Is it a sign of old age and madness that I’ve fallen in love with the sparrows in my garden?
I returned to the house an hour ago and was happy to see the strewn remains of dry noodles which two-year-old Alice had not eaten. There they lay – an enticing bait for sparrows, and only a few minutes later I went to the patio door and heard the whir of little wings as five sparrows flew up, disturbed by my presence. Were they house sparrows or Eurasian tree sparrows or a combination of both? Five minutes later I disturbed another small flock – same surprise and delight at whirring wings, the equivalent of the patter of tiny feet but in the ornithological world.
Now, it should come as no surprise to lovers of butterflies that sparrows can be compared to butterflies. Yes, I admit a sparrow might well have a go at an insect, a bad go and gobble at it a bit, but when all’s said and done, sparrows just aren’t crows or kites or owls. They’re pretty “pacific” in the kingdom of birds and though not gilded are (especially for the purpose of this article) very butterflyish.
My special delight in sparrows here in Thailand probably stems from their absence in England and from their presence throughout my somewhat bleak childhood in Blackheath. I still remember them hopping about the garden path but of course never gave them back then the value I give them now. For me they’re a sign that seeds and waste are still here in Thailand whereas it seems pretty obvious that their scarcity in England is due to over-development and the wanton agricultural destruction of England’s countryside. Lightweight birds, sparrows, wrens, goldcrests, larks, can’t take as much sterilised rubbish as say a glitzy, aggressive magpie.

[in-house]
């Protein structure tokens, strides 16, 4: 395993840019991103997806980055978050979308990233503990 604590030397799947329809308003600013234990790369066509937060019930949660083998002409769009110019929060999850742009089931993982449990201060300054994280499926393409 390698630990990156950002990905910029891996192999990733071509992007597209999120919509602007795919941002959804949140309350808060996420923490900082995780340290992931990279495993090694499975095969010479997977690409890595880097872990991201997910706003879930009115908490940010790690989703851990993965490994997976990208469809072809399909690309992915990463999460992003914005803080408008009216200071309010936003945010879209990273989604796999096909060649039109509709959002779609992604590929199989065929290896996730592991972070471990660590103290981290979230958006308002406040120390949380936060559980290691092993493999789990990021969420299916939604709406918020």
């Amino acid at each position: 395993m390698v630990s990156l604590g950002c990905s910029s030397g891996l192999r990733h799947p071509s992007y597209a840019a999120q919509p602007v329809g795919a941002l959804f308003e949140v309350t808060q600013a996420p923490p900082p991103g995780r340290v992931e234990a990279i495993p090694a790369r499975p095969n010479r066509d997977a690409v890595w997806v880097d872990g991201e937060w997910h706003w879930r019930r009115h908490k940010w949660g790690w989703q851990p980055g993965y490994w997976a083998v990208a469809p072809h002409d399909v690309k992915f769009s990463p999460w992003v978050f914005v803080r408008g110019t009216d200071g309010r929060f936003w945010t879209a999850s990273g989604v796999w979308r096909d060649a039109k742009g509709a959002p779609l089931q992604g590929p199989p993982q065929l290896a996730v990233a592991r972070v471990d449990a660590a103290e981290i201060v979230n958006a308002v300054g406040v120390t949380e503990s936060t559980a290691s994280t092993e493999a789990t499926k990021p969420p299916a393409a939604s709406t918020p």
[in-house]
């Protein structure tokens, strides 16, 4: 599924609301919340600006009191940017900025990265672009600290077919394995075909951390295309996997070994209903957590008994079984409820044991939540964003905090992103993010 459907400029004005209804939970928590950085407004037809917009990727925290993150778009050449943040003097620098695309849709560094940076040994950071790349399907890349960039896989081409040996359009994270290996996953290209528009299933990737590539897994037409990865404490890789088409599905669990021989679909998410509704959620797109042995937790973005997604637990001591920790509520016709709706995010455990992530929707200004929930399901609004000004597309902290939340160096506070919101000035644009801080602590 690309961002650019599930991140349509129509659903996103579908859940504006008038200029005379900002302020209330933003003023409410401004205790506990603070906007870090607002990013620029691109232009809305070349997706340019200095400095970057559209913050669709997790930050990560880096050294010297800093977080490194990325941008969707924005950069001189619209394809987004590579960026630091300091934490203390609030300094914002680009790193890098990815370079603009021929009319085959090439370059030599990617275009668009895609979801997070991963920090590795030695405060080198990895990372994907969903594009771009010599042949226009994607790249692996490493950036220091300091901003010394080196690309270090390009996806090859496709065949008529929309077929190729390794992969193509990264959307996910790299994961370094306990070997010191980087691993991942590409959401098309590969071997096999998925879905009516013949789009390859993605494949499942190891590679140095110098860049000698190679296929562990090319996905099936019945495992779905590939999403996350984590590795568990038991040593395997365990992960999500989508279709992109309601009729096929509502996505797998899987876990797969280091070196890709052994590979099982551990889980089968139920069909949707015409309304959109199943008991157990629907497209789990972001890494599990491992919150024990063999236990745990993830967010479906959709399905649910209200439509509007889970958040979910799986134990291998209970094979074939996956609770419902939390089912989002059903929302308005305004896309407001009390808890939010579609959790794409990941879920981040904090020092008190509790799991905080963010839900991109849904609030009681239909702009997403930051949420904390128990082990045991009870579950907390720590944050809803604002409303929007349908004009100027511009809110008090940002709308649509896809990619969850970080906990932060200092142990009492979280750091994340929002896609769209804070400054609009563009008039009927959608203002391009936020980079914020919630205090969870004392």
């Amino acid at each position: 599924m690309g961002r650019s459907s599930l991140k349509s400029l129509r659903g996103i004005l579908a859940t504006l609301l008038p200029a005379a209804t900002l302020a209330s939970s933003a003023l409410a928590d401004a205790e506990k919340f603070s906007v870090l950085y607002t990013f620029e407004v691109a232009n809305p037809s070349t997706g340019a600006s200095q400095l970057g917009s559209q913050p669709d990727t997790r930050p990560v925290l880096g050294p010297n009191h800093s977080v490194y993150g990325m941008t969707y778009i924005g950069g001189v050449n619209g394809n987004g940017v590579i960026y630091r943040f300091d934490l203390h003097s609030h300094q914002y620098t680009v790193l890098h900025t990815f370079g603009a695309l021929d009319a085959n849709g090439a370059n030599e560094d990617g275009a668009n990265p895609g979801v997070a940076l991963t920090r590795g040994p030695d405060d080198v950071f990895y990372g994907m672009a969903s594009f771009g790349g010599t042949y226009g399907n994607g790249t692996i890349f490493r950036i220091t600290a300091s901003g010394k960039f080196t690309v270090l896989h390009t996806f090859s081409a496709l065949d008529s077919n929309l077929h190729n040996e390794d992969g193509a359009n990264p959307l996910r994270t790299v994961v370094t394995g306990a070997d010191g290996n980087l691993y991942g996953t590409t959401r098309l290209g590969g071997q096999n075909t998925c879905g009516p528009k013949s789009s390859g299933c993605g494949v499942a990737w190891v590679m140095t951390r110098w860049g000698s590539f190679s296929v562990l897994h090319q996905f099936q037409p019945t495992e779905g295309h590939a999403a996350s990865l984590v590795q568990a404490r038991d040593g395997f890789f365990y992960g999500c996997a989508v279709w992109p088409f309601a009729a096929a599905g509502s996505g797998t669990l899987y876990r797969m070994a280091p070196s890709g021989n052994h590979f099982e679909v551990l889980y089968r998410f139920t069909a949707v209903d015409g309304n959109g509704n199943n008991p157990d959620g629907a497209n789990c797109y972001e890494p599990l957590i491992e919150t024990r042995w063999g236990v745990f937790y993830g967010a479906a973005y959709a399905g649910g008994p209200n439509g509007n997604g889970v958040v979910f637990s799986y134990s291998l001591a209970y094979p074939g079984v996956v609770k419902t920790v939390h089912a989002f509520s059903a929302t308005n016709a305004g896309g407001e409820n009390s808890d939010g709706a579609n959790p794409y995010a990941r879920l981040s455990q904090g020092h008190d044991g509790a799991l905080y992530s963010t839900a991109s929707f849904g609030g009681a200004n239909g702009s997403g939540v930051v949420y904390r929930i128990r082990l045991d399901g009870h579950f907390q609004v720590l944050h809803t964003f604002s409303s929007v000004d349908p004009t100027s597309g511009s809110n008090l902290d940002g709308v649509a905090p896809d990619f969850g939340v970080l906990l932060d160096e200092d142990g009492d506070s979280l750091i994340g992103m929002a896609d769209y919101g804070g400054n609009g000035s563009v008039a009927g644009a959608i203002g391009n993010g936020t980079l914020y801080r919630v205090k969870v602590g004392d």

When King Lear asked Cordelia to laugh at gilded butterflies, it was really Shakespeare telling me to laugh with Alice at little sparrows. Let’s hear from the great content-creator himself:
“No, no, no, no! Come, let’s away to prison.
We two alone will sing like birds i’ th’ cage.
When thou dost ask me blessing, I’ll kneel down
And ask of thee forgiveness. So we’ll live,
And pray, and sing, and tell old tales, and laugh
At gilded butterflies, and hear poor rogues
Talk of court news, and we’ll talk with them too—
Who loses and who wins, who’s in, who’s out—
And take upon ’s the mystery of things
As if we were God’s spies. And we’ll wear out
In a walled prison packs and sects of great ones
That ebb and flow by the moon.”
N.B. “Ironically, King Lear in his madness has learned much wisdom. He now knows who truly loves him, Cordelia, and he wants to spend his days in prison with her singing, praying, telling old tales and laughing at gilded butterflies….” and laughing at little sparrows, too, of course.